What if patients with the most severe diagnosis after a heart attack were treated in a new way, one that combined the wisdom of several cardiac specialists? This is a question that bothered physicians at the University of Utah, and they set out to see what would happen with a multidisciplinary approach to cardiac care.
Patients who experience a heart attack are already in a severe medical situation, even if they are lucky enough to survive. It can take many months of recovery until the patient feels well, and then, often, the patient needs to make tremendous lifestyle changes to ward off another attack. Right after a heart attack, some survivors experience refractory cardiogenic shock, a condition in which the cardiac and circulatory systems shut down, even though the patient may be in the hospital and receiving the highest level of cardiac care. Sometimes, despite all of the doctor’s best efforts, blood flow cannot reach the heart, and the patient does not survive the incident. About half of these patients do not make it, an unfortunate statistic that has remained stagnant for thirty years.
Iosif Taleb, MD, first author of this study and a postdoctoral fellow in cardiology at The University, said “These patients are the sickest of the sick. Taking a multidisciplinary approach provided a strong survival benefit compared to standard of care treatment.”
Changing the status quo in cardiac care
The study’s lead author was Stavos Drakos, MD, PhD, who was disturbed by the data and considered that forming a collaboration of the subcardiac specialties might increase positive outcomes. Dr. Drakos is Co-Chief of the Heart Failure and Transplant Section at the University of Utah and the Medical Director of the Mechanical Circulatory Support Program at the university. He put the idea into action by gathering a team of doctors, called the shock team, which included a heart failure specialist, a cardiothoracic surgeon, an interventional cardiologist, and an ICU doctor. They met to determine the right course of care for each patient individually. Some of the issues that they give their input into were related to how to proceed in case of unexpected problems and which type of Mechanical support would be used for the circulatory efforts.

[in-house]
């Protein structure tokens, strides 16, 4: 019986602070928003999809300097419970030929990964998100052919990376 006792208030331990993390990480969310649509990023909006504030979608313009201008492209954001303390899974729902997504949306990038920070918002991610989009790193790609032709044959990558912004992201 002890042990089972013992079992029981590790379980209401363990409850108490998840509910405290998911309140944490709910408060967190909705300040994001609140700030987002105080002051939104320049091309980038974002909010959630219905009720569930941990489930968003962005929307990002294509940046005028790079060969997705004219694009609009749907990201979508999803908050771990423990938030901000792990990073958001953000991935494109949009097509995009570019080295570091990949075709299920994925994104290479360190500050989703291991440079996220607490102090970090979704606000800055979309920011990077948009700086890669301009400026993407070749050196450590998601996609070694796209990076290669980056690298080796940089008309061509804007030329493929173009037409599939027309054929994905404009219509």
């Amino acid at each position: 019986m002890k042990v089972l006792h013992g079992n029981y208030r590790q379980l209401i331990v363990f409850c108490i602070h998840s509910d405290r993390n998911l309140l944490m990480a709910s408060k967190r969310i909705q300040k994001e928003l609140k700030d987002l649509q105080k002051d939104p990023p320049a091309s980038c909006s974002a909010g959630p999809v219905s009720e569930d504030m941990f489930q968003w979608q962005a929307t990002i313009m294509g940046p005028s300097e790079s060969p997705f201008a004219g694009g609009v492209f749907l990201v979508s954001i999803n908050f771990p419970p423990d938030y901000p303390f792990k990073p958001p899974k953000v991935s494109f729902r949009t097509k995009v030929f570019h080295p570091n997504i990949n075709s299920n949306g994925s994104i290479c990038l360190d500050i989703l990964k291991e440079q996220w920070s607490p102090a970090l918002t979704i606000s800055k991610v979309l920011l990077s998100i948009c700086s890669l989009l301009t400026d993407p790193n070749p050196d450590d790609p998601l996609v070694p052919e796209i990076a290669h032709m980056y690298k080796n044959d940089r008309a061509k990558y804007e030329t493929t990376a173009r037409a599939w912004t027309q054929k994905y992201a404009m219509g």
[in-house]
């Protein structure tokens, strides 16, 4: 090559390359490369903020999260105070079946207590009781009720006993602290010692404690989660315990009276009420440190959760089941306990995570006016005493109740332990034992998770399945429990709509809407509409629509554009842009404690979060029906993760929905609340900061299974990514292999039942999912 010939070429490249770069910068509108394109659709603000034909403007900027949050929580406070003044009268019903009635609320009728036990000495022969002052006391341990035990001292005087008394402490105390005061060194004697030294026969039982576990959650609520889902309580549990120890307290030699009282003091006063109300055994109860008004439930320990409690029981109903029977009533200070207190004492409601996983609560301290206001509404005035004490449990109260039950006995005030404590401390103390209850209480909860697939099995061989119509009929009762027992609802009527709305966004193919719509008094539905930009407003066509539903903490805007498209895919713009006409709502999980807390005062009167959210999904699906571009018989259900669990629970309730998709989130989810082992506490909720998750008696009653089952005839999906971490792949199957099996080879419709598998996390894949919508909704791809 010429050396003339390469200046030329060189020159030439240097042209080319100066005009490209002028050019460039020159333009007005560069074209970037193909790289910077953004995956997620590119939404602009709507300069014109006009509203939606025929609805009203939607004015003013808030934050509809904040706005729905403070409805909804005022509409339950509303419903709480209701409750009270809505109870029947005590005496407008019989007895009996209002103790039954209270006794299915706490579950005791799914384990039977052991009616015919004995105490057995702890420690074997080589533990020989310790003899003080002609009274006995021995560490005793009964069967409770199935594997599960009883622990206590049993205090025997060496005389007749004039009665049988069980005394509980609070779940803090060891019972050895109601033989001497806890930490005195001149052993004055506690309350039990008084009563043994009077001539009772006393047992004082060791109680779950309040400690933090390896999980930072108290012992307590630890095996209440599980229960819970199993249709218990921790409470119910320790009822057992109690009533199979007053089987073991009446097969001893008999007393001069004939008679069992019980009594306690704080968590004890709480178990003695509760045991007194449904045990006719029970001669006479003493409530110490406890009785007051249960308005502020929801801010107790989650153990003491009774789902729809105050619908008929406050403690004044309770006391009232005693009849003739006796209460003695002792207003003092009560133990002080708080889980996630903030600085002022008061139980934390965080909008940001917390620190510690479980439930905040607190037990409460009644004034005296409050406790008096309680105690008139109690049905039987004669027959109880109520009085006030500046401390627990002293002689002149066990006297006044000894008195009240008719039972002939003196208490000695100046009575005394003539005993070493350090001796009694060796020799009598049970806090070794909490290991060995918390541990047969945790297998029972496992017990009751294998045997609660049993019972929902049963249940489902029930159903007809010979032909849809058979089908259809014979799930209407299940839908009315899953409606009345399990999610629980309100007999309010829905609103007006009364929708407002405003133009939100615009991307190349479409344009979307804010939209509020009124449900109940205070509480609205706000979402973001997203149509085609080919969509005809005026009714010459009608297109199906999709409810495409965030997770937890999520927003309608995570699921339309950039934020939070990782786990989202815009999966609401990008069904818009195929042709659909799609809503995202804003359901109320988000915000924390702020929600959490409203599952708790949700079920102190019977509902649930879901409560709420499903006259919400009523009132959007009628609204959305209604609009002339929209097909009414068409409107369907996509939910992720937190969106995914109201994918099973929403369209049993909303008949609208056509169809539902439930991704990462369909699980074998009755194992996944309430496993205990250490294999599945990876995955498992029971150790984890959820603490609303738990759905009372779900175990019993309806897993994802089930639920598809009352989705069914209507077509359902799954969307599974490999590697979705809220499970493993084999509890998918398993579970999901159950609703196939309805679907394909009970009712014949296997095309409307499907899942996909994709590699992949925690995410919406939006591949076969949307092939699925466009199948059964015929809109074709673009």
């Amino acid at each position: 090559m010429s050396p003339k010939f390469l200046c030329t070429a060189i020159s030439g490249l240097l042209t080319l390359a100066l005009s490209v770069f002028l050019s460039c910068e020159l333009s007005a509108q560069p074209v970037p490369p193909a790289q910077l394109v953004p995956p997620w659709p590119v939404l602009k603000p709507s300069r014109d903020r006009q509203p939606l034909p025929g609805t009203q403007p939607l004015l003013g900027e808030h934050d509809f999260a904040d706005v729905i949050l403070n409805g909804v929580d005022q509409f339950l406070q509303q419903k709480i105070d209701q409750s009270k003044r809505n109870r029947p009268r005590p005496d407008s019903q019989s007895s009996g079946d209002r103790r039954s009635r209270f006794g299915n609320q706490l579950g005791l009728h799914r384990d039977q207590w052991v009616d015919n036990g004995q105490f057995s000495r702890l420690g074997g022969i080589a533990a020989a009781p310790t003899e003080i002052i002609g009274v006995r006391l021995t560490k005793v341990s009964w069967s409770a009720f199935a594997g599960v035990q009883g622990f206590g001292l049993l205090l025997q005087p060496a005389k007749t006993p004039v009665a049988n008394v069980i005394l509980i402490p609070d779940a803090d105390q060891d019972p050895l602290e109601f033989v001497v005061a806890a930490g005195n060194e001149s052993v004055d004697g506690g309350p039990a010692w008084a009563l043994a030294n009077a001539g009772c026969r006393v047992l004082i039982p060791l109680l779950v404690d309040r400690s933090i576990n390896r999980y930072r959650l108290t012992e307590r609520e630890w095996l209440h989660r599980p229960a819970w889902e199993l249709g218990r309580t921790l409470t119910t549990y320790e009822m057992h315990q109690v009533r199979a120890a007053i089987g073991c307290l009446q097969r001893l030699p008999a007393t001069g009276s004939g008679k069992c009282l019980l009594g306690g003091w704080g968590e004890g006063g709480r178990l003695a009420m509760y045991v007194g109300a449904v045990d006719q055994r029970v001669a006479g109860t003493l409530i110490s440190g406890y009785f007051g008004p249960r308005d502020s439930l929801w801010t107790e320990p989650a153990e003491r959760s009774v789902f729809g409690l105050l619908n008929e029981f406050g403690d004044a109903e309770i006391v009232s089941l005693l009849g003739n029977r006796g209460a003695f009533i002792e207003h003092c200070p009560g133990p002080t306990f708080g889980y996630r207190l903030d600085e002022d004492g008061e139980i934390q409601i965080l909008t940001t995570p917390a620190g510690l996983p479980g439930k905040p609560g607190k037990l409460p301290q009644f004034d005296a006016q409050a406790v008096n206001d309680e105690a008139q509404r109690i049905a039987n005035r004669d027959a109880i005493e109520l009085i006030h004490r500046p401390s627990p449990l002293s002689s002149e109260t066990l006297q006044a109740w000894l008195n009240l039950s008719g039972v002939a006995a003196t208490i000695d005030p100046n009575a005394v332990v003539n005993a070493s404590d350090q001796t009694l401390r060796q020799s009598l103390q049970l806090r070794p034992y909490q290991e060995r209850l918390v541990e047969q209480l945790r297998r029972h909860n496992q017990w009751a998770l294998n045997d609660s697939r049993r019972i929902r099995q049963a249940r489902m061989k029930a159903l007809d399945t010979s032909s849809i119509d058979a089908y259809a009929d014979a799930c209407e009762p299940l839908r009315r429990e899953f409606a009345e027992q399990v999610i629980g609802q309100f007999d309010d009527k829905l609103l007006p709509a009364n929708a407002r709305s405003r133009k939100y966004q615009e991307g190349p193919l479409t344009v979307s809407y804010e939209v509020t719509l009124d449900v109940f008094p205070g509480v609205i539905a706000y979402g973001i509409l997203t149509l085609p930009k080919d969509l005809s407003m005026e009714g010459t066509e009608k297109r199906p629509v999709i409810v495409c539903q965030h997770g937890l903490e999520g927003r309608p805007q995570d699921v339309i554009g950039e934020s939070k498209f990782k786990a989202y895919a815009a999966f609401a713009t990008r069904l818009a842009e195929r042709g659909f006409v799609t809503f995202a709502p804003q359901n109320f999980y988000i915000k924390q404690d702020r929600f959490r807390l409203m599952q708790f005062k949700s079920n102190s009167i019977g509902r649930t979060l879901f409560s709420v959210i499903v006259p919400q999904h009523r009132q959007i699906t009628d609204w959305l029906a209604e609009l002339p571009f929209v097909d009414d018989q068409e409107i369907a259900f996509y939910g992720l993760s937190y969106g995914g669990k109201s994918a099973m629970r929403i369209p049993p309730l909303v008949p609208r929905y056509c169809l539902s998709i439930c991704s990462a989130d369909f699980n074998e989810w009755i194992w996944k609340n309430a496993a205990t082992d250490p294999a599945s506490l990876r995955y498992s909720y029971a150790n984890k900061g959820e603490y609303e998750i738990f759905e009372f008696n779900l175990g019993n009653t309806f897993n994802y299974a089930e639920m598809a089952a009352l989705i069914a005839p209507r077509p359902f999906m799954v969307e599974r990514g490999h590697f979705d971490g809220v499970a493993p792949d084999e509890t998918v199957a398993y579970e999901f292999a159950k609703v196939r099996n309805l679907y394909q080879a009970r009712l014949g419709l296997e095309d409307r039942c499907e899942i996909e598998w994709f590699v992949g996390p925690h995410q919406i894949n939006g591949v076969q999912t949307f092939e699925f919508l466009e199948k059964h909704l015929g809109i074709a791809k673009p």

The study was performed at the University hospital in Salt Lake City and followed the cardiac care of 123 patients between 2015 and 2018. The findings were compared with those of the 121 patients who were treated for the same illness right before the study began.
The results of the effort speak for themselves – the survival rate of refractory cardiogenic shock moved from 50% to 75%, a 50% increase. These results stayed the same whether the patient was treated in the hospital or was at home, and whether his case originated in the treating hospital or he came from a different hospital.
The researchers credited the team approach with the change. Having input from several directions to make the decision for each patient, as opposed to one physician, helps account for each factor in the patient’s care and allows for more controlled care and better results.The University has continued to use the shock team for its refractory cardiogenic shock patients, but larger studies need to be done to see if the same results can be sustained in different areas with different populations.
This investigation of study was published in the July issue of Circulation Magazine.
Sinai’s cardiac team helps cardiac patients after a heart attack with a comprehensive and effective cardiac rehab program.